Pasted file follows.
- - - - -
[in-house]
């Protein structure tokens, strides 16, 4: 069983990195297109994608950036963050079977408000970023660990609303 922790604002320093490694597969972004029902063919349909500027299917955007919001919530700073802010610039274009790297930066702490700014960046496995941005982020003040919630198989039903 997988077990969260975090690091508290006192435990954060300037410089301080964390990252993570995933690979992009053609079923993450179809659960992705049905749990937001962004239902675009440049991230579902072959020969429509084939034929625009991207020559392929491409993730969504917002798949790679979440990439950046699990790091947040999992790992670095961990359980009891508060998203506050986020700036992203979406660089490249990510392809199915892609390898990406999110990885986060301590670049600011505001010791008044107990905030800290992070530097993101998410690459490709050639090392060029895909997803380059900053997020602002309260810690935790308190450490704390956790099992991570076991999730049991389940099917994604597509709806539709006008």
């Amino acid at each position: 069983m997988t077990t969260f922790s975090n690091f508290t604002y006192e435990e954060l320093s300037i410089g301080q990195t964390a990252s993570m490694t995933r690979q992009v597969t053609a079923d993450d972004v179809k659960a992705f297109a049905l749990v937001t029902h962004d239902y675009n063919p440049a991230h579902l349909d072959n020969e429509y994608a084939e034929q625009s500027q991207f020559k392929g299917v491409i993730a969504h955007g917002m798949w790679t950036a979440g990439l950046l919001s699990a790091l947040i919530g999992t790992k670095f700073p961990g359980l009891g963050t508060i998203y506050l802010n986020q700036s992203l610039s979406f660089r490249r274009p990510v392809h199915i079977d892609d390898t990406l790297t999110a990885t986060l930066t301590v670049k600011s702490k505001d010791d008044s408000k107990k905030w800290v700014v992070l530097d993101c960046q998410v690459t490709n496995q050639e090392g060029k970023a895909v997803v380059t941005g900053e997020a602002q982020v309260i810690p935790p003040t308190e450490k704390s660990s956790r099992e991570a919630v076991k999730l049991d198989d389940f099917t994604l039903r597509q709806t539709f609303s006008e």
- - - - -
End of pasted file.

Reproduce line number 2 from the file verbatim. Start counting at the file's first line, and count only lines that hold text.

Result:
């Protein structure tokens, strides 16, 4: 069983990195297109994608950036963050079977408000970023660990609303 922790604002320093490694597969972004029902063919349909500027299917955007919001919530700073802010610039274009790297930066702490700014960046496995941005982020003040919630198989039903 997988077990969260975090690091508290006192435990954060300037410089301080964390990252993570995933690979992009053609079923993450179809659960992705049905749990937001962004239902675009440049991230579902072959020969429509084939034929625009991207020559392929491409993730969504917002798949790679979440990439950046699990790091947040999992790992670095961990359980009891508060998203506050986020700036992203979406660089490249990510392809199915892609390898990406999110990885986060301590670049600011505001010791008044107990905030800290992070530097993101998410690459490709050639090392060029895909997803380059900053997020602002309260810690935790308190450490704390956790099992991570076991999730049991389940099917994604597509709806539709006008």